Deputy Team Principal Federico Gastaldi looks to Formula 1's return to a highly popular venue with the Mexican Grand Prix.
What are your expectations for the Mexican Grand Prix?
Federico Gastaldi: I am expecting a fantastic event! I've seen the work that has gone on behind the scenes and I know the passion and enthusiasm there is for Formula 1 in Mexico. It's a great country and a superb city with warm and welcoming people. We've been away from Mexico too long; it's going to be fantastic to be back.
What's the team's history in Mexico?
FG: Once upon a time we were called Benetton and we scored our first Formula 1 victory in Mexico in 1986 with Gerhard Berger. It was Gerhard's first Grand Prix win, and interestingly he went on to score his and Benetton's final Grand Prix win eleven years later, although that win was in Germany!
What are your reflections on the United States Grand Prix?
FG: I am still drying my socks! It was an incredible build-up to what turned out to be a fabulous race. I can't remember ever seeing so much rain as we did on Saturday. It's a testament to all the professionalism of everyone at COTA and in Austin that everything was able to run as smoothly as it did despite the very challenging conditions. For us as a team it was good to see Pastor score points for the third consecutive race, but it was unfortunate that Romain's race was effectively ended at the corner thanks to over-exuberance from another driver.
As a former Grand Prix promoter what are your thoughts when you experience extreme weather like we saw in Austin?
FG: Certainly Hurricane Patricia unleashed a lot of water and could blow with some force too. You can't change the weather but it's definitely not something you'd want. I think the race itself was fantastic and quite some reward for the loyal fans who attended despite the weather. The conditions certainly gave everyone something new to work around, but we all got there. It was a weekend we're remember for quite some time.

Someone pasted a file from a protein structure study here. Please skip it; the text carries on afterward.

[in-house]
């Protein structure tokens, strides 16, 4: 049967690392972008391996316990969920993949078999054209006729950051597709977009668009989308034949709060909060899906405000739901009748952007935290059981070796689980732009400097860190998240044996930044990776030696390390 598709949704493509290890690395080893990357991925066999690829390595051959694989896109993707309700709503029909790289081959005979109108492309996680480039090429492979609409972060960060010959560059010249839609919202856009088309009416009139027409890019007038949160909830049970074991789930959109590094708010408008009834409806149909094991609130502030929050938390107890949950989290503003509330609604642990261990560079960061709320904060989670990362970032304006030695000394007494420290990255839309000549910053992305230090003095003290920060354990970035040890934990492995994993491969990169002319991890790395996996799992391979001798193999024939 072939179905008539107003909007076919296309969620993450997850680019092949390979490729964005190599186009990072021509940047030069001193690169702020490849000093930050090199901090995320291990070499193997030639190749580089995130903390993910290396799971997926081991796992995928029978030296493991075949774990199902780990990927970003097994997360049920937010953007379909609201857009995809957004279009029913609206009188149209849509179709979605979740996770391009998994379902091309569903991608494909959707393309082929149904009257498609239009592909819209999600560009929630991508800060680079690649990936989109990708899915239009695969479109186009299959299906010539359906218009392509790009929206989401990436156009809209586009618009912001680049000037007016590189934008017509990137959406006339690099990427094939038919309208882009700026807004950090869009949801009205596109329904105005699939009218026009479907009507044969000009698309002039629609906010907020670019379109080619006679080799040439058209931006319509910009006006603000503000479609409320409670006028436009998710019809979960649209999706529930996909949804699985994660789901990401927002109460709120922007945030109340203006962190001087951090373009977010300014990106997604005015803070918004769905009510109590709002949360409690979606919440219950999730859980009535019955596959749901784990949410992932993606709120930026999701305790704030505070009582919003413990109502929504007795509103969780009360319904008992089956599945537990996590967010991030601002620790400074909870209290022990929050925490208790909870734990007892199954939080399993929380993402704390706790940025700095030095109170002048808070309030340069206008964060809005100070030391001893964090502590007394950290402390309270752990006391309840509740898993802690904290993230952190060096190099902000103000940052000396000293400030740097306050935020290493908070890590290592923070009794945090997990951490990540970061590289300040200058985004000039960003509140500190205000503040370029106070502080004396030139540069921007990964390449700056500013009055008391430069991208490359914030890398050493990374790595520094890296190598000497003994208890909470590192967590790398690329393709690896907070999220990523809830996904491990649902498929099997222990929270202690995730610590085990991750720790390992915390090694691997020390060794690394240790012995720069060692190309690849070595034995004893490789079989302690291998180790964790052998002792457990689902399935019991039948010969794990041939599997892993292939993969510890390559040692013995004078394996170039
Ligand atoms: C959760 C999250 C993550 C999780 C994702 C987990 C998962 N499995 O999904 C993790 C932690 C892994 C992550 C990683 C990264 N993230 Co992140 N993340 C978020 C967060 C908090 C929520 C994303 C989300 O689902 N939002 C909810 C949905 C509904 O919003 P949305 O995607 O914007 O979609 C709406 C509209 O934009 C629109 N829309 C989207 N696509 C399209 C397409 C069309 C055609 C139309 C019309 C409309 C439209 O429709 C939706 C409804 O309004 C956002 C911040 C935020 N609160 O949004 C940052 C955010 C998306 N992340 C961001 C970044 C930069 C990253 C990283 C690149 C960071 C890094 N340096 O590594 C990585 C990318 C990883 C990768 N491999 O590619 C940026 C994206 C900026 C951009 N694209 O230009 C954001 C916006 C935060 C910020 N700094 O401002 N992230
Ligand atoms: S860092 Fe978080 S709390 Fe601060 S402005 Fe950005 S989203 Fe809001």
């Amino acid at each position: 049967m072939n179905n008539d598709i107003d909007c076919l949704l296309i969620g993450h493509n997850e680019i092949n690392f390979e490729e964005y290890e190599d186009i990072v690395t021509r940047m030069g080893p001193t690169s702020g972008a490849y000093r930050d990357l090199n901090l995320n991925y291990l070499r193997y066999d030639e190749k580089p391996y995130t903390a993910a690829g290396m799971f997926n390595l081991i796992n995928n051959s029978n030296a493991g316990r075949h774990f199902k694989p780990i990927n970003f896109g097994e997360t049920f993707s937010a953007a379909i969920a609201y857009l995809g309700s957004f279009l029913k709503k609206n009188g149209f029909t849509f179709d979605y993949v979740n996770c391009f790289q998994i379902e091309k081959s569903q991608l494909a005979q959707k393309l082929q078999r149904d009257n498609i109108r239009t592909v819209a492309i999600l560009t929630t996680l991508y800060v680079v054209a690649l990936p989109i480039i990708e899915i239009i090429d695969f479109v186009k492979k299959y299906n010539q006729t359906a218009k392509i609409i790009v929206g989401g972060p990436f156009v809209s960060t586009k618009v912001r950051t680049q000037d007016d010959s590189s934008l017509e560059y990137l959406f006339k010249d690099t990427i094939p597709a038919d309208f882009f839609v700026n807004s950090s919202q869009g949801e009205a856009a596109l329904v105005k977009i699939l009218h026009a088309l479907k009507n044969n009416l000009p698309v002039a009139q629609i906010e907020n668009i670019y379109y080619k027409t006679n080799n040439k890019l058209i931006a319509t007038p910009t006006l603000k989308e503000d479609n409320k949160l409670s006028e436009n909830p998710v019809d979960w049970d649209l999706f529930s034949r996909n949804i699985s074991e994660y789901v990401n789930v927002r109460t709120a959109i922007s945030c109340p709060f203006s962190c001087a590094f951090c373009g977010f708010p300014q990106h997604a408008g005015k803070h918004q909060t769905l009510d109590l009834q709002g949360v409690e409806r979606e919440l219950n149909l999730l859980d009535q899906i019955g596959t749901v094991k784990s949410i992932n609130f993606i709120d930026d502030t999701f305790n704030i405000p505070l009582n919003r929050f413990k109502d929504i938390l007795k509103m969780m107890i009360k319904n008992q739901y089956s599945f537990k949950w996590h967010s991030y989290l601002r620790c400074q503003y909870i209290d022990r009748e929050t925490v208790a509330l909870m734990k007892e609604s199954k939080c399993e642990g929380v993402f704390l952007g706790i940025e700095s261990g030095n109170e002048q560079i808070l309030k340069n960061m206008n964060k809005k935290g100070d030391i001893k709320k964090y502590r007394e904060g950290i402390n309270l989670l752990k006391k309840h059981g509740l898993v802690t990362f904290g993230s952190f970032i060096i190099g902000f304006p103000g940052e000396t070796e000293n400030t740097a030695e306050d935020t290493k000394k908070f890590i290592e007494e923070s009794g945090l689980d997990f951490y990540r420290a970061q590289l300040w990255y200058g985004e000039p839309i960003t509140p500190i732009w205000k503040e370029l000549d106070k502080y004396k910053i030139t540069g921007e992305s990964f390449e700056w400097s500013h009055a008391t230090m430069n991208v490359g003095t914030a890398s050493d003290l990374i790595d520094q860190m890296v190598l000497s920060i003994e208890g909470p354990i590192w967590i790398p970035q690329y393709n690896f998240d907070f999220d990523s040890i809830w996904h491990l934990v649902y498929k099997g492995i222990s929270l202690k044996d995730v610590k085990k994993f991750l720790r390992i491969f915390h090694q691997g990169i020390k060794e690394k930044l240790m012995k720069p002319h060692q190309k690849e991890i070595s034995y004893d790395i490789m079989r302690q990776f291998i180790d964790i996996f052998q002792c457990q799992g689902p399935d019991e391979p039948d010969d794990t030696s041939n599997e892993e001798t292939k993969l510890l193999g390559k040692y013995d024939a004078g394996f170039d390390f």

How tight a turnaround is it for the team heading to Mexico?
FG: Fortunately the distance involved is pretty short and the timezones are very similar so it's not as difficult as it could be. The second event of a back-to-back race combination does have less time to prepare, but everyone involved is professional and knows their jobs so we're not expecting any surprises.
Would you like to see further races in the Americas?
FG: There's a balance between how many races we want to have during the course of a season and all the amazing venues we'd love to visit around the world. On a personal level I'd love to see Formula 1 return to Argentina and I know it would get a fantastic response there.
Can you give some insight into the selection process for Jolyon Palmer as race driver for the team in 2016?
FG: Jolyon's a talented driver and a very balanced and measured young man, smart and focused both on track and out of the car. He's done everything we've asked of him in his FP1 sessions during the course of 2015 and we've seen that he has a strong future ahead of him in Formula 1. Next year will be his rookie season, but we've every confidence that he will deliver on track and complete a strong pairing with Pastor.
How many other pieces need to fall into place for the team for 2016?
FG: We're working hard behind the scenes and we'll have some good strong and positive announcements to make in due course.
Technical Director Nick Chester considers the challenges presented by the return of the Mexican Grand Prix at the Autódromo Hermanos Rodríguez.